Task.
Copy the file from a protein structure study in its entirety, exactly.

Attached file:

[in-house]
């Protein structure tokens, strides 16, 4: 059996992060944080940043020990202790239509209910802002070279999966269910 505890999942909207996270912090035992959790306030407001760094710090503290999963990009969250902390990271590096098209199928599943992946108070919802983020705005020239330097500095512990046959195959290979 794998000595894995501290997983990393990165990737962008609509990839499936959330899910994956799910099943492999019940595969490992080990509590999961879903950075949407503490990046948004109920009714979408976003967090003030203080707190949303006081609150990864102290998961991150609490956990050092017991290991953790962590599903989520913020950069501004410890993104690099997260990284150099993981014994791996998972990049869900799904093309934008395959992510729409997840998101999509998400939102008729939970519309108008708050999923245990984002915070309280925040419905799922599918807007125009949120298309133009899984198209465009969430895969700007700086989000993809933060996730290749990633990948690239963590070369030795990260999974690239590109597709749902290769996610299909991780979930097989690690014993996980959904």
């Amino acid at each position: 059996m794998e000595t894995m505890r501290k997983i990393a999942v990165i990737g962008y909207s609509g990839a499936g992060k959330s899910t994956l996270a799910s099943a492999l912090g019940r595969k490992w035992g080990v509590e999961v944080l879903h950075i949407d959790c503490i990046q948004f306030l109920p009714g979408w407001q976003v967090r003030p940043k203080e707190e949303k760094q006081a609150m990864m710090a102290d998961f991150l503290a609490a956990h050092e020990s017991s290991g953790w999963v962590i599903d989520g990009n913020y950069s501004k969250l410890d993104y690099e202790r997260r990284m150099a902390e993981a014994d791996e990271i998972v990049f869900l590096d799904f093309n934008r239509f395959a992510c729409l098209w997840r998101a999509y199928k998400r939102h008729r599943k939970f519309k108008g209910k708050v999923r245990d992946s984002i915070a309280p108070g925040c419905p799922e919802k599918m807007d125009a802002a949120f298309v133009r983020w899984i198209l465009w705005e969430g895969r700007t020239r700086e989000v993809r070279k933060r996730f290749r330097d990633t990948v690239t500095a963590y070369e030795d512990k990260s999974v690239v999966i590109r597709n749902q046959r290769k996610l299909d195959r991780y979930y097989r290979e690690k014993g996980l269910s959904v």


[in-house]
């Protein structure tokens, strides 16, 4: 059996992060944080940043020990202790239509209910802002070279999966269910 505890999942909207996270912090035992959790306030407001760094710090503290999963990009969250902390990271590096098209199928599943992946108070919802983020705005020239330097500095512990046959195959290979 794998000595894995501290997983990393990165990737962008609509990839499936959330899910994956799910099943492999019940595969490992080990509590999961879903950075949407503490990046948004109920009714979408976003967090003030203080707190949303006081609150990864102290998961991150609490956990050092017991290991953790962590599903989520913020950069501004410890993104690099997260990284150099993981014994791996998972990049869900799904093309934008395959992510729409997840998101999509998400939102008729939970519309108008708050999923245990984002915070309280925040419905799922599918807007125009949120298309133009899984198209465009969430895969700007700086989000993809933060996730290749990633990948690239963590070369030795990260999974690239590109597709749902290769996610299909991780979930097989690690014993996980959904």
């Amino acid at each position: 059996m794998e000595t894995m505890r501290k997983i990393a999942v990165i990737g962008y909207s609509g990839a499936g992060k959330s899910t994956l996270a799910s099943a492999l912090g019940r595969k490992w035992g080990v509590e999961v944080l879903h950075i949407d959790c503490i990046q948004f306030l109920p009714g979408w407001q976003v967090r003030p940043k203080e707190e949303k760094q006081a609150m990864m710090a102290d998961f991150l503290a609490a956990h050092e020990s017991s290991g953790w999963v962590i599903d989520g990009n913020y950069s501004k969250l410890d993104y690099e202790r997260r990284m150099a902390e993981a014994d791996e990271i998972v990049f869900l590096d799904f093309n934008r239509f395959a992510c729409l098209w997840r998101a999509y199928k998400r939102h008729r599943k939970f519309k108008g209910k708050v999923r245990d992946s984002i915070a309280p108070g925040c419905p799922e919802k599918m807007d125009a802002a949120f298309v133009r983020w899984i198209l465009w705005e969430g895969r700007t020239r700086e989000v993809r070279k933060r996730f290749r330097d990633t990948v690239t500095a963590y070369e030795d512990k990260s999974v690239v999966i590109r597709n749902q046959r290769k996610l299909d195959r991780y979930y097989r290979e690690k014993g996980l269910s959904v």